IoT Pioneers Need Proven Hardware

January 19, 2015

2:30 pm

The Internet of Things – IoT – is growing much faster than most people realize. By 2020 it’s estimated there will be 26 billion embedded units connected to this vast network, up from just under one billion only six years ago. This figure does not include the slightly more than seven billion smartphones, tablets, and traditional computers projected to also be fully connected in five years time. Indeed, the amount of web-enabled consumer-grade devices is nothing compared to the enormous volume of dedicated, embedded technology linked to the global grid.

For those unfamiliar, the possibilities of IoT technology cover a wide range of product-making and service-providing business opportunities. The spectrum spreads from industrial applications to retail marketing strategies. Fundamentally it all comes down to this: a computer, typically reduced to a basic set of duties and functions, stays in virtually constant contact with other systems, devices, and programs, potentially anywhere else in the world.

Manufacturers for example may want to install hardware across multiple plants in separate countries to monitor productivity and prevent waste when language barriers and time differences would otherwise make it an accepted cost of business. Another possibility would be marketers commissioning the construction of floor pianos for malls designed to record user weight and shoe size, featuring a touchscreen encouraging players to request their tunes be sent to an email address.

Regardless of the intent, these embedded devices typically have to get the job done under harsh and ever-changing environments. It’s important the right gear is chosen. Here’s a rundown of the most important elements of IoT hardware across the board:


Whether it’s the extreme temperatures of an industrial setting or the physical abuse of public installations, IoT devices have to be built to handle a whole host of non-ideal conditions. There’s a reason leading embedded computing specialists like Kontron make it a priority to make virtually every product they manufacture capable of absorbing shocks and withstanding a wide range of weather. These factors matter when you’re talking about devices that may be deployed over a wide area and are infrequently supervised.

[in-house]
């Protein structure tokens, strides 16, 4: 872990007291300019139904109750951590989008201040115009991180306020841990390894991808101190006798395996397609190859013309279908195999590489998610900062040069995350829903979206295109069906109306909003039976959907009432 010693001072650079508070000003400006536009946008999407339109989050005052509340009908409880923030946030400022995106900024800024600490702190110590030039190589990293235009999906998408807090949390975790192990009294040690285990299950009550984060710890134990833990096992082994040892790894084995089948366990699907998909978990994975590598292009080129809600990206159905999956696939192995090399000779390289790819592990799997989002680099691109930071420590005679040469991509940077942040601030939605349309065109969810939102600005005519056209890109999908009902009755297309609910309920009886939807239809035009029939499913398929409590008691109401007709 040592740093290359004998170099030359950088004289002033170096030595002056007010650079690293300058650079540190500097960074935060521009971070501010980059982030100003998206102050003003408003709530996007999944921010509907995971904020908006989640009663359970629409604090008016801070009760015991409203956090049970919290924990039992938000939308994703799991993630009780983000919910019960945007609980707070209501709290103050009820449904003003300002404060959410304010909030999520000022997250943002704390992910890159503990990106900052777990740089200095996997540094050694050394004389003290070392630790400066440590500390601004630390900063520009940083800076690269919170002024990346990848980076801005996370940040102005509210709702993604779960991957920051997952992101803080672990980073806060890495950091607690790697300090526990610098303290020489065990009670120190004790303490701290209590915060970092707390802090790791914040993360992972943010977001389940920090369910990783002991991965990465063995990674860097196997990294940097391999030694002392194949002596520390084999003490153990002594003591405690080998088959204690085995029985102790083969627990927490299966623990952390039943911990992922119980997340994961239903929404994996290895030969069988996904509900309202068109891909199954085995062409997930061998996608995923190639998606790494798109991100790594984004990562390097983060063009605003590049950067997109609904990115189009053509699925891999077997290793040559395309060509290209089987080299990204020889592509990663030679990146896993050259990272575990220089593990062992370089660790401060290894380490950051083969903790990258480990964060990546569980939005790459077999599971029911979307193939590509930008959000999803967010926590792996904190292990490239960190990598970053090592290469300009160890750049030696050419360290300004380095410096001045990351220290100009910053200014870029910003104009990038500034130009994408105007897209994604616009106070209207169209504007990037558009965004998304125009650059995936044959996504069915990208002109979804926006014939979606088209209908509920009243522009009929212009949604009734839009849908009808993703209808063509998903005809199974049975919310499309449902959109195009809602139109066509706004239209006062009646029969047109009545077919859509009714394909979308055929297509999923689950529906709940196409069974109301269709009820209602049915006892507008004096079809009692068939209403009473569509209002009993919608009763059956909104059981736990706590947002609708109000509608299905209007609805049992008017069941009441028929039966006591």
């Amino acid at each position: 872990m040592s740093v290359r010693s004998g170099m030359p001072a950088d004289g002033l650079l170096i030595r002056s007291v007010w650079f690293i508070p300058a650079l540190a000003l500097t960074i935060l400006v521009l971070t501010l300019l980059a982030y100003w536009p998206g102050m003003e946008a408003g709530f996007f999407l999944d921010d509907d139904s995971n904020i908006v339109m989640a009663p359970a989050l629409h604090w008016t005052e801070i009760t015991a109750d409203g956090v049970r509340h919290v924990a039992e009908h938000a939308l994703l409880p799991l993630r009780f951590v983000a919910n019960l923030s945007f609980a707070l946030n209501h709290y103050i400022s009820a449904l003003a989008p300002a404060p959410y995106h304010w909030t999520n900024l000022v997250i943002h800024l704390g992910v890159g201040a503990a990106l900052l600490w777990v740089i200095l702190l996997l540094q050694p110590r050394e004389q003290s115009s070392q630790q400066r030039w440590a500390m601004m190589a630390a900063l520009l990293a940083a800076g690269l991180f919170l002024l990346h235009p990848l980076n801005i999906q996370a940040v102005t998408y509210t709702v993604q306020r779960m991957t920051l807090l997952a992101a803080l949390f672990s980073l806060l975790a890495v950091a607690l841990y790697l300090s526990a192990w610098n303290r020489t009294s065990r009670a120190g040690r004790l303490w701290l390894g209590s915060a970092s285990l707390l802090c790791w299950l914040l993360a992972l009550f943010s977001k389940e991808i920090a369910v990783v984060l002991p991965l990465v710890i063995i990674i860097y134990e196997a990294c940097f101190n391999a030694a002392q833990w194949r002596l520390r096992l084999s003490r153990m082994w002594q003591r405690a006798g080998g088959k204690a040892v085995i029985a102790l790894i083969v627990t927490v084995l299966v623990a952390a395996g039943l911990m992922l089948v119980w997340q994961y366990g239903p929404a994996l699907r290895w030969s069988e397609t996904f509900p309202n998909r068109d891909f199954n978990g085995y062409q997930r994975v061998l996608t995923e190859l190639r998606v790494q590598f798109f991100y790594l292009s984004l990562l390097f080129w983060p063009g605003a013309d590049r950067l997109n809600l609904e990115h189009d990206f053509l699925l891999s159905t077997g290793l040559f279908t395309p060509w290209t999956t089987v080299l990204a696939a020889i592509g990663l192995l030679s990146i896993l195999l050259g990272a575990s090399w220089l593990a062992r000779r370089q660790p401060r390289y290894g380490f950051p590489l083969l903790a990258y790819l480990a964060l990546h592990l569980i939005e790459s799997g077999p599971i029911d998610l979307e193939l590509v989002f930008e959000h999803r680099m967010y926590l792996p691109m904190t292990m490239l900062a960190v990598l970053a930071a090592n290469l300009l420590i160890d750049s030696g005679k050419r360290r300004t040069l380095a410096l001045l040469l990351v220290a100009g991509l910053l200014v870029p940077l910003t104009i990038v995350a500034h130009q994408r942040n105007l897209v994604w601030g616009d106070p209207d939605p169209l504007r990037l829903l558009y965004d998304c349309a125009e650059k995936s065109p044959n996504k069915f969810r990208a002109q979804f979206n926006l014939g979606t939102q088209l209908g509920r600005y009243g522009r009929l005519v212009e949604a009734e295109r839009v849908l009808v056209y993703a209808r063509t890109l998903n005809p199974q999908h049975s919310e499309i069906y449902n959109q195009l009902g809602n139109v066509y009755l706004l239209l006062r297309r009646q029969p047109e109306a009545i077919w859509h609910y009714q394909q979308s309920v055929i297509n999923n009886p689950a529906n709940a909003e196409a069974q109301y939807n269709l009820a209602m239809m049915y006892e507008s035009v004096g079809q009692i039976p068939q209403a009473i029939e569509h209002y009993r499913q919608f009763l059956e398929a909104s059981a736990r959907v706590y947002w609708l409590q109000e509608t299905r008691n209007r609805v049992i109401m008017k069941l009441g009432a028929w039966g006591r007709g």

Mobile computing is increasing more and more with every year. While we mentioned earlier how consumer-grade smart objects like iPhones and tablets do not technically fall under the category of IoT, these products provide an insight into the possibilities for IoT services. There’s a good chance you’ll want to be able to keep things connected that aren’t stationary, whether it’s a fleet of delivery trucks or remotely monitoring patient heart health. Ideas like this are going to require IoT devices geared toward mobility, plain and simple.


The nature and true potential of the Internet of Things is just only starting to get sorted out. Businesses built on these technologies are going to likely have to change things up significantly here and there to re-calibrate their systems to an evolving industry as a whole. This means repurposing the hardware they have for altered or completely different uses. It’s important then for IoT startups to find equipment which is easy to dismantle and reinstall. Many companies provide their web-enabled products in piecemeal forms for this very purpose.


This goes beyond touchscreen toughness and the ability for a particular piece of web-enabled hardware to be refashioned if necessary. These are relatively simple goals for IoT product makers to accomplish if the metric is only a few years long. But we’re betting on IoT to be a core of business models for the next decade and beyond. The equipment acting as the spine of a startup not only has to stand up to a swath of abuse, it has to be able to do it without problem thousands of times.

If you’re an aspiring startup founder looking for a fresh playing field, then IoT-driven enterprise is probably a smart route to go. But don’t make the mistake of spending your capital on infrastructure and hardware made by the lowest bidder. Respect the importance of finding IoT equipment built professionally by companies with reputable backgrounds. Otherwise your things might not do so well at being interconnected.

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Victoria Heckstall is a professional writer who specializes in internet marketing and business topics.

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